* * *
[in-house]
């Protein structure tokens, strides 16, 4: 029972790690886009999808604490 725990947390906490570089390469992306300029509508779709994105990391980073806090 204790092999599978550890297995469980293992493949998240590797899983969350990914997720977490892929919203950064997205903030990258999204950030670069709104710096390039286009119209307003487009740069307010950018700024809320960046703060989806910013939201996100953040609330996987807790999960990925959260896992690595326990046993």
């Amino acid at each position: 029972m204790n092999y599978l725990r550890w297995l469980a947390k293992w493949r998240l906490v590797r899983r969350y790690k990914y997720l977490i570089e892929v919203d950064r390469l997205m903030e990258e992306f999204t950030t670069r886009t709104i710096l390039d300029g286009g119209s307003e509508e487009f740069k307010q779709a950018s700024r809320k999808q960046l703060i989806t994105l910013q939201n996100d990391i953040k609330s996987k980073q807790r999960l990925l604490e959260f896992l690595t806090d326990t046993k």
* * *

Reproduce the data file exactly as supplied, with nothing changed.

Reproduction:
[in-house]
């Protein structure tokens, strides 16, 4: 029972790690886009999808604490 725990947390906490570089390469992306300029509508779709994105990391980073806090 204790092999599978550890297995469980293992493949998240590797899983969350990914997720977490892929919203950064997205903030990258999204950030670069709104710096390039286009119209307003487009740069307010950018700024809320960046703060989806910013939201996100953040609330996987807790999960990925959260896992690595326990046993």
């Amino acid at each position: 029972m204790n092999y599978l725990r550890w297995l469980a947390k293992w493949r998240l906490v590797r899983r969350y790690k990914y997720l977490i570089e892929v919203d950064r390469l997205m903030e990258e992306f999204t950030t670069r886009t709104i710096l390039d300029g286009g119209s307003e509508e487009f740069k307010q779709a950018s700024r809320k999808q960046l703060i989806t994105l910013q939201n996100d990391i953040k609330s996987k980073q807790r999960l990925l604490e959260f896992l690595t806090d326990t046993k």